At Randolph, we believe that a college education should be hands-on, intensive and inspirational.
We’ve worked hard to create unforgettable learning opportunities—in and out of class, on campus and around the world—that help our graduates become instant leaders and thoughtful global citizens.
Nearly half of Randolph students study abroad through special partnerships with universities in 11 different countries, including our flagship program Randolph College Abroad: The World in Britain based in Reading, England. We’re especially excited about our International Study Seminars —shorter, faculty-led expeditions to far-flung locales like Japan and Ecuador.
But you don’t have to leave the country to be exposed to diverse viewpoints and fresh ideas. Our American Culture Program takes Randolph students out of the classroom and on the road for eye-opening explorations of historically and culturally significant locations like post-Katrina New Orleans or the Biltmore House, America’s largest mansion.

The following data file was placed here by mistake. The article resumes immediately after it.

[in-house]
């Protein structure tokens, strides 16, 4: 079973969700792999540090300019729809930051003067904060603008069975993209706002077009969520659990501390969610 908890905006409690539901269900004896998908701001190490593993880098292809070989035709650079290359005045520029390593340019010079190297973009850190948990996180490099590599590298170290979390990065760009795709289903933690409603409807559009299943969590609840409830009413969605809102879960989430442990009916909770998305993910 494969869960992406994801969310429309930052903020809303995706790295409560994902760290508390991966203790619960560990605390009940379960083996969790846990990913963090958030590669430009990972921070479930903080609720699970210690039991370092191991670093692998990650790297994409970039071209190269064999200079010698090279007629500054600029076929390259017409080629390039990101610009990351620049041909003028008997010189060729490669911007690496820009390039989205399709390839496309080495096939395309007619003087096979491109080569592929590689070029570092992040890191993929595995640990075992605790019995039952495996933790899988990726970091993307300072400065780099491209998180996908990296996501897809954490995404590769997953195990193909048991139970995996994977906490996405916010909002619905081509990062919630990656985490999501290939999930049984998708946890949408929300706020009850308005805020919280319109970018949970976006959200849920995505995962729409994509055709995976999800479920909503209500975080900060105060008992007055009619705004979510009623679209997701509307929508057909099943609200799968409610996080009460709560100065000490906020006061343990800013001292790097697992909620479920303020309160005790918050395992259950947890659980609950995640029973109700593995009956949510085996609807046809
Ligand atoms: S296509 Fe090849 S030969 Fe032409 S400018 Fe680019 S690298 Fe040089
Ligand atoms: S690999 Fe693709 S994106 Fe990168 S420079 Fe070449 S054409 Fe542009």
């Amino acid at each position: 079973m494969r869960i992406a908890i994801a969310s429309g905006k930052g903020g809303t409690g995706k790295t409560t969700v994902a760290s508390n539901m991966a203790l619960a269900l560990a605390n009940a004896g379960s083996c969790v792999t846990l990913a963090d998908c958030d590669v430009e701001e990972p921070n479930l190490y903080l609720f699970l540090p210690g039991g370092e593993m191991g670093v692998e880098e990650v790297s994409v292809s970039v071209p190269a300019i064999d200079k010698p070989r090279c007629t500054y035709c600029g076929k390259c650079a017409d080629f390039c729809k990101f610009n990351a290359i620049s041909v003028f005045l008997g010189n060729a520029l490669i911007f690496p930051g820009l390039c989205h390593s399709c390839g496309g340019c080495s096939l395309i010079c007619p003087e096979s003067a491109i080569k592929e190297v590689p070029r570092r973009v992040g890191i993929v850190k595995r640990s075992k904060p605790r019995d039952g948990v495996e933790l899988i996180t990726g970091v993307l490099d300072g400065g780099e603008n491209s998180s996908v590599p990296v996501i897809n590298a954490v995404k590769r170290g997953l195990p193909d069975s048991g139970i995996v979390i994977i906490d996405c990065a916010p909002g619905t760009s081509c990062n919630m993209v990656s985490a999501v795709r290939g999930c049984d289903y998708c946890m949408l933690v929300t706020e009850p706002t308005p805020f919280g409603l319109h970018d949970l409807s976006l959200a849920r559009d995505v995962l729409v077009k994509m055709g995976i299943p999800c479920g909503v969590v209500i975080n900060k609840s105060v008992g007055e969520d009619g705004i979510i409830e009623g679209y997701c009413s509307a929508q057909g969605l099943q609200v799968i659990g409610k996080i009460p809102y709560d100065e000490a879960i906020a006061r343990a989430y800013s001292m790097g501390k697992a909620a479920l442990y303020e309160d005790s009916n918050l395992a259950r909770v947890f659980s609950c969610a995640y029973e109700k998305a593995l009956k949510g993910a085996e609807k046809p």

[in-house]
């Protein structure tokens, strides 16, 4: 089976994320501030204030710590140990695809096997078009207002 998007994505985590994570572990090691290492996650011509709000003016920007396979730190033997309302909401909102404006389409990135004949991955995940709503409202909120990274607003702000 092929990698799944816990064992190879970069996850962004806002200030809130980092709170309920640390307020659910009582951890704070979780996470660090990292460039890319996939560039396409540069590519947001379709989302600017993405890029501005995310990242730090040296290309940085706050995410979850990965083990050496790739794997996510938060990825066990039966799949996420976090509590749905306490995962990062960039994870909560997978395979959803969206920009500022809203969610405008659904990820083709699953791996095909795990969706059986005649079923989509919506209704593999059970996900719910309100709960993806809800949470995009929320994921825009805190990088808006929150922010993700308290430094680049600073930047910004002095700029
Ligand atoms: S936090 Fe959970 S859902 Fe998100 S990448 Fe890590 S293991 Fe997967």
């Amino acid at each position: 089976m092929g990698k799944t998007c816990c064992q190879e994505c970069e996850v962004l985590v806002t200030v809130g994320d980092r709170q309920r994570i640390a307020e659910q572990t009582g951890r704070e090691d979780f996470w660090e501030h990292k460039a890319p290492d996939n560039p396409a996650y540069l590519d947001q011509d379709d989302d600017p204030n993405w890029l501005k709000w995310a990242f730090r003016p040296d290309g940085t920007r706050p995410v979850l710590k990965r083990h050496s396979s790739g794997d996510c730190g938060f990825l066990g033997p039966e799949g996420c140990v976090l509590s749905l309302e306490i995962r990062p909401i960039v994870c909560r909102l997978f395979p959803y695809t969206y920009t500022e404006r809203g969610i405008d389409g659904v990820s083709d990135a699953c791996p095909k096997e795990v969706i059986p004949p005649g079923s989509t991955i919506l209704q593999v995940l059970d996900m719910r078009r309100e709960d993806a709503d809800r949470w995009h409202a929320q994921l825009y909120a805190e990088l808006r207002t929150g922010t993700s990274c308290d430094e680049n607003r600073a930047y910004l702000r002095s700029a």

Over two-thirds of our alumni attend graduate school within five years of graduation and get into medical school at a rate 29 percent higher than the national average. That’s because of innovative programs like the Summer Research Program, where undergrads work side-by-side with a faculty member doing independent research.
Randolph celebrates student achievement in all disciplines with the Symposium for Artists & Scholars – a two-day academic conference featuring oral presentations of student research, readings of creative work, musical performances, and exhibitions of student artwork.
Or the Davenport Leadership Program, a four-year, multi-phase training in ethical leadership and effective community outreach. But Randolph wouldn’t be Randolph without our time-honored traditions.
The Greek Play has been around for almost a century, and was revived in 2000 (in English, this time) for the latest generation of Randolph students. Every other fall, the entire campus and Lynchburg community converge on the Dell—a gorgeous outdoor theater made especially for the plays—to watch the latest production, complete with period costumes and classical chorus.